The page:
With 180° angles and light escaping from multiple areas, they give off a low glow that gives plenty of space in between them, so you can adjust their distances the right way without overcrowding your yard.
The installation is as simple as it gets, and they even include the mounting screws to go into wood board siding. However, Sunface has a bit of a chip on their shoulder when it comes to the warranty.
You only have a one-year warranty which strictly protects you from manufacturer defects and nothing more. Apart from that, you do have a 60-day money-back guarantee, which isn’t the worst thing in the world. I’ve seen brands offer far less.
Your solar panels come with a decent waterproof rating that allows you to sleep easy when it starts raining outside, but I wouldn’t trust them in a heavy rainstorm.
Most garden lights, solar or not, aren’t going to have hurricane levels of protection, but the thing with these is that you have to unscrew them from the siding on your home or shed (or fence), so it’s a lot more tedious when you’re trying to bring things inside when a weather alert pops up.
Alternative – Baxia BX-SL Solar Flood Lights
Baxia has a powerful, focused beam of light from each of their four solar security sensor lights, which helps to really shine a spotlight on targeted areas of your yard. So… why did it make it this far down the list? There’s a few reasons.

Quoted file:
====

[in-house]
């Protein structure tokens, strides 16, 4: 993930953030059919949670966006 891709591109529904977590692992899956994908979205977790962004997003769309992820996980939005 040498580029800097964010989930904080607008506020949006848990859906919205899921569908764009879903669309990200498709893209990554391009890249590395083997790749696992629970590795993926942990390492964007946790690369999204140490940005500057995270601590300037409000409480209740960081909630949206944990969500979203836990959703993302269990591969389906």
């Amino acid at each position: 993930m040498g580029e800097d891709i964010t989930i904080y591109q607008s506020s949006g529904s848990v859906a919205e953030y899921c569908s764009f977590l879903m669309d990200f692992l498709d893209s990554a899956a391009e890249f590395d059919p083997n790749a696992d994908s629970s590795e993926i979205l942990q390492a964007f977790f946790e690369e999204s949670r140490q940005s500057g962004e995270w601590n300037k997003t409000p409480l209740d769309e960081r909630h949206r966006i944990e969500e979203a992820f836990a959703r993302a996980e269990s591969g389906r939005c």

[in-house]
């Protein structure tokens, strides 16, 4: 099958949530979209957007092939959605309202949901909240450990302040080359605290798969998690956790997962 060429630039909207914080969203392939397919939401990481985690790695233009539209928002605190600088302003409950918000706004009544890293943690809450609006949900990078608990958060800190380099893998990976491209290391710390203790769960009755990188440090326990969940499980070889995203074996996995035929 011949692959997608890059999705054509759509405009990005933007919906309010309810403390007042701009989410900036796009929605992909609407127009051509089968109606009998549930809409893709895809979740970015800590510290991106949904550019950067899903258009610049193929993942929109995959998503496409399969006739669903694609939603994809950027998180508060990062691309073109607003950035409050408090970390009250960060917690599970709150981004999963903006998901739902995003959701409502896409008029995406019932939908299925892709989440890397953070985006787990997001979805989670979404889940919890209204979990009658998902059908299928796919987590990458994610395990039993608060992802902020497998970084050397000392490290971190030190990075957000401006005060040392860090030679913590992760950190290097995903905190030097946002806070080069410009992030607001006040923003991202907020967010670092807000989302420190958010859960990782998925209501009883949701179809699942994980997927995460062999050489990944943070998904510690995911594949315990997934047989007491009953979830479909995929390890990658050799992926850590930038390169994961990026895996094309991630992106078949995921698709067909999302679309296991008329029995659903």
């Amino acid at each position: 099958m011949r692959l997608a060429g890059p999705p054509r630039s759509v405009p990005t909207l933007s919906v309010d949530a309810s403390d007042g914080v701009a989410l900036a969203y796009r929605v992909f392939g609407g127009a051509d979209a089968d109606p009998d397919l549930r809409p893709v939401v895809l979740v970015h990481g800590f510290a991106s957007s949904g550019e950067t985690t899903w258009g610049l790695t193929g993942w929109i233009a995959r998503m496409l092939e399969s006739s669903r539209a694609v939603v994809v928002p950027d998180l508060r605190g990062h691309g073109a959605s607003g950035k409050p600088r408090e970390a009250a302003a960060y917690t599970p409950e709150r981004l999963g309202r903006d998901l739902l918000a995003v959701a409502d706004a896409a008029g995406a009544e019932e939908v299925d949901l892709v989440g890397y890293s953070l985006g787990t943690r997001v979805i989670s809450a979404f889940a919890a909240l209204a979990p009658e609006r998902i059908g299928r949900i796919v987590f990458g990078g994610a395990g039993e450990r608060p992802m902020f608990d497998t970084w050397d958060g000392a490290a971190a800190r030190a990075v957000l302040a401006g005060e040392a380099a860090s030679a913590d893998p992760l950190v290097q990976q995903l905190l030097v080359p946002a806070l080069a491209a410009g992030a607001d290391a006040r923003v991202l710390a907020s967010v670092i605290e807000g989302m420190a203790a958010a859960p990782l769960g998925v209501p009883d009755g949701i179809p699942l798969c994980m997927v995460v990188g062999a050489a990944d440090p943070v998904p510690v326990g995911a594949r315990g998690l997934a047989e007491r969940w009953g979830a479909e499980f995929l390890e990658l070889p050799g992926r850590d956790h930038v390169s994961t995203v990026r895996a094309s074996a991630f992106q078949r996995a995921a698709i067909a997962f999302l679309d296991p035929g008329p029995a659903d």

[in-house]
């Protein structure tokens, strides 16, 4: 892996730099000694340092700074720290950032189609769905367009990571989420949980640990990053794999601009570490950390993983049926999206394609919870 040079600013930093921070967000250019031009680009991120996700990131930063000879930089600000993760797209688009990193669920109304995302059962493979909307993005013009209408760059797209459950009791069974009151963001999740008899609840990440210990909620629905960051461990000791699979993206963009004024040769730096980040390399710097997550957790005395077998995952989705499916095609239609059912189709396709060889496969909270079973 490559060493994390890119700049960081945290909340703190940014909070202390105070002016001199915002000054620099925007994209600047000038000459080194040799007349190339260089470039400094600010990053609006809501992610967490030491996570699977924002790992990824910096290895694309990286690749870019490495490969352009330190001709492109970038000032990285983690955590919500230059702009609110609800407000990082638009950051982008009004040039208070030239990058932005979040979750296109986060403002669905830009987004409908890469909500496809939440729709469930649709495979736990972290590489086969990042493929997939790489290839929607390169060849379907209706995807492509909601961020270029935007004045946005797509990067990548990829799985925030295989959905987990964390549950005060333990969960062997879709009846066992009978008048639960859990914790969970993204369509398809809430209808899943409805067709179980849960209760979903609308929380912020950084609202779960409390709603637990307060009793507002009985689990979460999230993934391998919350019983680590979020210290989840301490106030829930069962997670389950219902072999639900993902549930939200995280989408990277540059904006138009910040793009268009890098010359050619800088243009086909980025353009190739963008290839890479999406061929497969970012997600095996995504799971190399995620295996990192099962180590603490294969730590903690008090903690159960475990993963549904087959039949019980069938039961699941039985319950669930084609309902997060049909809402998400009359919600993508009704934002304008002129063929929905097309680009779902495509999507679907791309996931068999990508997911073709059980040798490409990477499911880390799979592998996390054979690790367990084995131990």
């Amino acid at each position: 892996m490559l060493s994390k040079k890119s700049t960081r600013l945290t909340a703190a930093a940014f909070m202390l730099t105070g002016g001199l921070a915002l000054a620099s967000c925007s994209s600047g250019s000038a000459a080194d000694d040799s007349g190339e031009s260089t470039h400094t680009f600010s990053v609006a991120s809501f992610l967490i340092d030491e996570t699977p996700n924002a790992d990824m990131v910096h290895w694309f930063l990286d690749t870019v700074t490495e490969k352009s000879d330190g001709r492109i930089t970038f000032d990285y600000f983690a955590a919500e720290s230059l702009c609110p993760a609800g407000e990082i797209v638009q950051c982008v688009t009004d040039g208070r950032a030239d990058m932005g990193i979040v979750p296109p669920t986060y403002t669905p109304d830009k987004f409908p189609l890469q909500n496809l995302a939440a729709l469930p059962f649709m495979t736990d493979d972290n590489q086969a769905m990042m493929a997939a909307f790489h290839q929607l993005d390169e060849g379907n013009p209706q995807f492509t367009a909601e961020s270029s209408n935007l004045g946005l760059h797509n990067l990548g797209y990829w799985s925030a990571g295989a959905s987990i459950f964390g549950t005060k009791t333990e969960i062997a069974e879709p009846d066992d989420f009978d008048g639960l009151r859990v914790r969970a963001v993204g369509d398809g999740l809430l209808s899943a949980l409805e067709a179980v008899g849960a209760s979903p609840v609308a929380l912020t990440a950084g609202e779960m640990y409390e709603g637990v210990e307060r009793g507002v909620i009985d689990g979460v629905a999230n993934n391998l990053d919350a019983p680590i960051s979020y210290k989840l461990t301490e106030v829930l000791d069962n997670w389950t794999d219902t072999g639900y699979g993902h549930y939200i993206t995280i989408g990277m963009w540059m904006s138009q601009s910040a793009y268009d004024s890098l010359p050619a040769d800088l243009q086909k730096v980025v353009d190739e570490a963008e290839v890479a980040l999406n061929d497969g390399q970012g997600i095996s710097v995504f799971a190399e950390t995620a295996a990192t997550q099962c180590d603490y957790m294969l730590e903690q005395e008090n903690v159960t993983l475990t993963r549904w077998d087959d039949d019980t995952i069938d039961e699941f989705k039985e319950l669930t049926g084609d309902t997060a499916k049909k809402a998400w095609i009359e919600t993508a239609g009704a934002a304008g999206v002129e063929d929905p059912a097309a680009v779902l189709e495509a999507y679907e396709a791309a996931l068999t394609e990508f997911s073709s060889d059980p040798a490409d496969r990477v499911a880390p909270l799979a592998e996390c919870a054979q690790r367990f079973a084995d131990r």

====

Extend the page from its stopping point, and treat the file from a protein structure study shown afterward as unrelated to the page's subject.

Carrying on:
For one, they’re security lights, so you’re not able to flick them on unless you trip the motion sensors. They don’t have a daylight detector, so they don’t just flip on when the sun goes down. If you enjoy having that bright yard at night for sense of security reasons, you are going to hit a snag here.
For any solar powered outdoor lights to output this level of brightness, you’d have to color me impressed. Baxia does a fantastic job at focusing their 28 LEDs into the 120° FOV of this light, but because of how narrow that FOV is, you have to position two of them to shine from different angles on wider walkways and doors.
You get an IP65 waterproof rating, which is the standard for any outdoor lights, so you’ll be good in rain and inclement weather.
The solar panels on the top of these house-mounted lights are angled by about 35°, so the sun hits it from different angles throughout the day instead of a cut-and-dry, top-only solar panel. That gives you a bit more time to actually soak up the sun’s rays.
You need about eight hours of direct sunlight to fully charge these, so don’t expect good performance on the first night. They’ll be tripped by a stray cat, and not shine quite as bright as you’d expect. Give them an extra day to ensure a full charge before seeing if there’s a manufacturer defect.